Popin Cookin proves that you’re procrastinating wrong

Nothing feels more like exam time than binge watching YouTube videos of Japanese candy hauls. Thought I was going to say Netflix? The truth is, Japanese candy is much more capable of stealing away your study hours than an episode of Orange is the New Black. Don’t believe me? Just search Popin Cookin on YouTube. I dare you. Popin Cookin is a candy you assemble yourself. Just add water. Each package contains mini packets of powder that somehow magically transform a delicious (or not) gummy candy.

YouTube stars jumped on the powdery bandwagon late last year. Some bloggers were well seasoned in the art of Popin Cookin. Others had more colourful interpretations. Regardless of the end result, it’s clear that this was something I needed to try.

That’s right, today yours truly has partaken in this trend, and has survived to tell the tale. Bring on the Popin Cookin Sushie! It starts off easily enough: a bag inside a box. That’s about were the easiness ends; there are no English instructions to be found. You are left guessing what powder goes where and how much water to add. The good news is that there are pictures to go along with the Japanese script. The bad news is that the colours don’t quite translate. The colours on the powder packets don’t seem to match anything on the box, so I’m forced to watch an assembly video just to continue. As for how much water to add? The videos seem to conclude that you just eyeball it.

I hope you’re a fan of artificial grape flavour and cat pee because each packet had that identical smell. To me, it was a little disappointing; I was hoping for something similar to fruit loops. The taste didn’t get much better either. I don’t recommend sampling the ‘batter.’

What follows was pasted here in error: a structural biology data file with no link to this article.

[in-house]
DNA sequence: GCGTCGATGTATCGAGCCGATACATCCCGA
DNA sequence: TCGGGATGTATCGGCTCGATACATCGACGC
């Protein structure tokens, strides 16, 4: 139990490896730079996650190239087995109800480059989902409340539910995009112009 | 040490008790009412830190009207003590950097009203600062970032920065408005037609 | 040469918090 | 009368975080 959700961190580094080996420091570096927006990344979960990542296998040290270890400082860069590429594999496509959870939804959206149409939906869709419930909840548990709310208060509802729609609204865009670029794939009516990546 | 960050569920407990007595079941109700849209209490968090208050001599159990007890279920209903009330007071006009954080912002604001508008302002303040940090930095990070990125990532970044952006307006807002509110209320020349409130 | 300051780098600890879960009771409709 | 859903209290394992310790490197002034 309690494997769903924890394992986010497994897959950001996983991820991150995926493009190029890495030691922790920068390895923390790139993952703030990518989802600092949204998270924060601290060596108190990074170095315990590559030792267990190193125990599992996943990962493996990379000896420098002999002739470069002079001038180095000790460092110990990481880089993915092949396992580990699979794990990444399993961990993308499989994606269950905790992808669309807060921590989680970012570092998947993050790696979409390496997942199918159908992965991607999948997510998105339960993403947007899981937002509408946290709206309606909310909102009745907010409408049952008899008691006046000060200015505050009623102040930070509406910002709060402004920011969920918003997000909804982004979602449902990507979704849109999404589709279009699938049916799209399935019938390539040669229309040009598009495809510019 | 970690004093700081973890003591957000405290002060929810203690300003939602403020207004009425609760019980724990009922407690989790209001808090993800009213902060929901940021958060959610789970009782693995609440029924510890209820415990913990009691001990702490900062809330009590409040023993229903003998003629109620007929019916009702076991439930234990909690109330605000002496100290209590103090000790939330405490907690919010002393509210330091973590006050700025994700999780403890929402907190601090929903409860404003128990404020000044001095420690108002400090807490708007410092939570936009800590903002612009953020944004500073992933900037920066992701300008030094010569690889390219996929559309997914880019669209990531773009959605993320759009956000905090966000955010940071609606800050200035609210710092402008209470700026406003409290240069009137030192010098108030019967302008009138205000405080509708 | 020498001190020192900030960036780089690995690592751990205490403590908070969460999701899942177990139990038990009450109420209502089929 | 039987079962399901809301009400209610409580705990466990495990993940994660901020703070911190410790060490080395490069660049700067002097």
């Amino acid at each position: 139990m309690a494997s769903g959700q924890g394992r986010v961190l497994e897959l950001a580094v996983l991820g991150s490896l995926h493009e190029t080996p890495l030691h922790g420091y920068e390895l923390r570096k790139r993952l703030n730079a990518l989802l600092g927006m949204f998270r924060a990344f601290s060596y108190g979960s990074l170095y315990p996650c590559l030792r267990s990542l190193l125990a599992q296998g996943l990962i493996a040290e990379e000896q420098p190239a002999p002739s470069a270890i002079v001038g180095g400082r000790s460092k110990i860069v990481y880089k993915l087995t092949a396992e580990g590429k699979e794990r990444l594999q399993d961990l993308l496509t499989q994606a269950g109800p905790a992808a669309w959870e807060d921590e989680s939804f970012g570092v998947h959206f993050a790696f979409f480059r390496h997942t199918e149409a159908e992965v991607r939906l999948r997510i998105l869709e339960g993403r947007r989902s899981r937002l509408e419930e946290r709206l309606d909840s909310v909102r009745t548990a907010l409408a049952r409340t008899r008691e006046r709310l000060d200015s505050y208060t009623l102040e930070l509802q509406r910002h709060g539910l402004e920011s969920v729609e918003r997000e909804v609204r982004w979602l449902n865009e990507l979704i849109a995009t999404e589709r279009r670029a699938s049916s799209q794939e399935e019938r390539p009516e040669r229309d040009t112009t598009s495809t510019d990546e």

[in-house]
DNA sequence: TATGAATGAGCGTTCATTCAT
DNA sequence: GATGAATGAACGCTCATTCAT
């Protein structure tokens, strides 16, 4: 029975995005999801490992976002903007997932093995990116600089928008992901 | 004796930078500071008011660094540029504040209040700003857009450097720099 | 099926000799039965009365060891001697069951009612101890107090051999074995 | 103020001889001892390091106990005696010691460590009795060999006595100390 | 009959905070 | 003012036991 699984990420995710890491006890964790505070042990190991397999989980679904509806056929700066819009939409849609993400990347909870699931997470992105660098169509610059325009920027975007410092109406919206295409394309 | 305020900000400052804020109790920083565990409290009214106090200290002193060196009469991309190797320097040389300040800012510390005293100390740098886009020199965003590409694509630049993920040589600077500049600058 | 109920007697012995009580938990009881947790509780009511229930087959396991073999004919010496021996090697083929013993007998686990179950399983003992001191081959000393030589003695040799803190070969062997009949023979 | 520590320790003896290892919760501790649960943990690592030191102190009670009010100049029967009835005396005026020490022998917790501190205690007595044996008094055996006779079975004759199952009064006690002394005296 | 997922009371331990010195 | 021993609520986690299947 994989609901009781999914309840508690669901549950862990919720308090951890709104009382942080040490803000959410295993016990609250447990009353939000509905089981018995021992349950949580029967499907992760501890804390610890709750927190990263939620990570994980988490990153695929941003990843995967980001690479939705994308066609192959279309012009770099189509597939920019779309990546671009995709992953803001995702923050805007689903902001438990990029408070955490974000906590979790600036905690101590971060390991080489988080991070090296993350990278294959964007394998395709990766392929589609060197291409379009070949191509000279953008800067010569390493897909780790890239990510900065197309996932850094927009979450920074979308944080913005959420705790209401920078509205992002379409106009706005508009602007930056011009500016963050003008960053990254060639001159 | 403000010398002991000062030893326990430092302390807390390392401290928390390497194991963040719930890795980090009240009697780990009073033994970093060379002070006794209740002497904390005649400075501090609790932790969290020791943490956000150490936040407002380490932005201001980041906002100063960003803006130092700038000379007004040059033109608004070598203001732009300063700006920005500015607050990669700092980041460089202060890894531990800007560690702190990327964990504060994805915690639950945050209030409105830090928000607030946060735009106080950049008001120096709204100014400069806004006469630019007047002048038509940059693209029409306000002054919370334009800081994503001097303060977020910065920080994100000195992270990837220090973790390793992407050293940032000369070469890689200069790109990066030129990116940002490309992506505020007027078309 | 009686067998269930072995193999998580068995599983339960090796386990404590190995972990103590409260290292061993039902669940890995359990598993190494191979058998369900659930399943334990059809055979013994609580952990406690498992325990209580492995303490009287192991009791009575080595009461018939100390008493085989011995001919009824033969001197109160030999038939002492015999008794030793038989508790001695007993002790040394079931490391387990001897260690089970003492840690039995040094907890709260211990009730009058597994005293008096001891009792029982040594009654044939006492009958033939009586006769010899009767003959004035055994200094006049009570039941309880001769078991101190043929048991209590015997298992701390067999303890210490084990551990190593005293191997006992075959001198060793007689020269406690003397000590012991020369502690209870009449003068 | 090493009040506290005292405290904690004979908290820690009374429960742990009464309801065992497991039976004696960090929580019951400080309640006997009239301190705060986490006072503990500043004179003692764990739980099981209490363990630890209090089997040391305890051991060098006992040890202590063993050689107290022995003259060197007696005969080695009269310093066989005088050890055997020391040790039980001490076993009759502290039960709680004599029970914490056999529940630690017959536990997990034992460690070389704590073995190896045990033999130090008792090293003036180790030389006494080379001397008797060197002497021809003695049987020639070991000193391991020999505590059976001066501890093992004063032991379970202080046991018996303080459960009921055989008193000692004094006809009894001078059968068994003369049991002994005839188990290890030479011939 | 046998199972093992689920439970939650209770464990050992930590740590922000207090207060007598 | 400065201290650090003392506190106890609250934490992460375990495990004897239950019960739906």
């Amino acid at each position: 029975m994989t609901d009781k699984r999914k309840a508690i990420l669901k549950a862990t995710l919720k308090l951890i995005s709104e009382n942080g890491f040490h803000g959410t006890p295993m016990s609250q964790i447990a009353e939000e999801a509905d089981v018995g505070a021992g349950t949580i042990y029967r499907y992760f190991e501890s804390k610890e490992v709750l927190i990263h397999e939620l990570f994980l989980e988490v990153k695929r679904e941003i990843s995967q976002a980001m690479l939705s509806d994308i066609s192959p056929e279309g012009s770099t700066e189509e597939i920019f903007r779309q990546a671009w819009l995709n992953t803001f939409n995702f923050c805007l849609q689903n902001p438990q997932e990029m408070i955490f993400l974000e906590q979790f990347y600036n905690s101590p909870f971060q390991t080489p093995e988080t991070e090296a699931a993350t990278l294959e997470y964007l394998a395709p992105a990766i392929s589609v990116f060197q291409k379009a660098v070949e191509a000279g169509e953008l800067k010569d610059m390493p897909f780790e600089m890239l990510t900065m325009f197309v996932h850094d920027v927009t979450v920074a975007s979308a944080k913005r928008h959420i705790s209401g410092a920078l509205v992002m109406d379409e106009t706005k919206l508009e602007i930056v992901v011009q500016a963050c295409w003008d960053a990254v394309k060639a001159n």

Some of the steps were actually quite cool. Although, I will say that it felt less Easy Bake Oven and more Playdoughesque. After adding water, a couple of the mixtures needed to be left to settle (presumably the ‘fish’ and ‘sweet egg’). The second last mixture to make (what I can only assume was caviar) was probably my favourite part of the entire project. I got to make red spherical blobs using a dropper. (Don’t be lazy on this step. You could end up with something resembling fish feces as opposed to fish eggs.) Radical!

Next up was assembly. Time to find out if the mixtures held up. Spoiler: the sweet egg turned into a mushy jelly mess. I am, however, happy to report that three of the four rolls ain’t bad. The fish (salmon?) was charmingly ‘fish like.’ The rice even looked realistic. This was the candy that I had come to know and love. I just wish the taste would concur. Sadly, the taste of the final product was true to the smell. Perhaps if you’re an artificial grape (and cat pee) flavour fan, this is the sushi for you. If like me, you’re a fan of making a mess and wasting time, this still could be the candy for you; the candy you make, take a couple pictures (and maybe a video of), and then toss out. Enjoy the lingering scent for the next couple of days. So should your Popin Cookin fix come from a video or your own two hands? Undecided.



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